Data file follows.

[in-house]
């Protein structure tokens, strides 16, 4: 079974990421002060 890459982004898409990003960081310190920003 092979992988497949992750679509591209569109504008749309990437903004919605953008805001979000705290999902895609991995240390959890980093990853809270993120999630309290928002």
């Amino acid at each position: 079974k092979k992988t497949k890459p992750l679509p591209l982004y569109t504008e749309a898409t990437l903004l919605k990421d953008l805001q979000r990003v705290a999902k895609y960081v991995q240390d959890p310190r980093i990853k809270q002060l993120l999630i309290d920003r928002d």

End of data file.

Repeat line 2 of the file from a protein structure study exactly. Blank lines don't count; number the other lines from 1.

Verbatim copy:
């Protein structure tokens, strides 16, 4: 079974990421002060 890459982004898409990003960081310190920003 092979992988497949992750679509591209569109504008749309990437903004919605953008805001979000705290999902895609991995240390959890980093990853809270993120999630309290928002």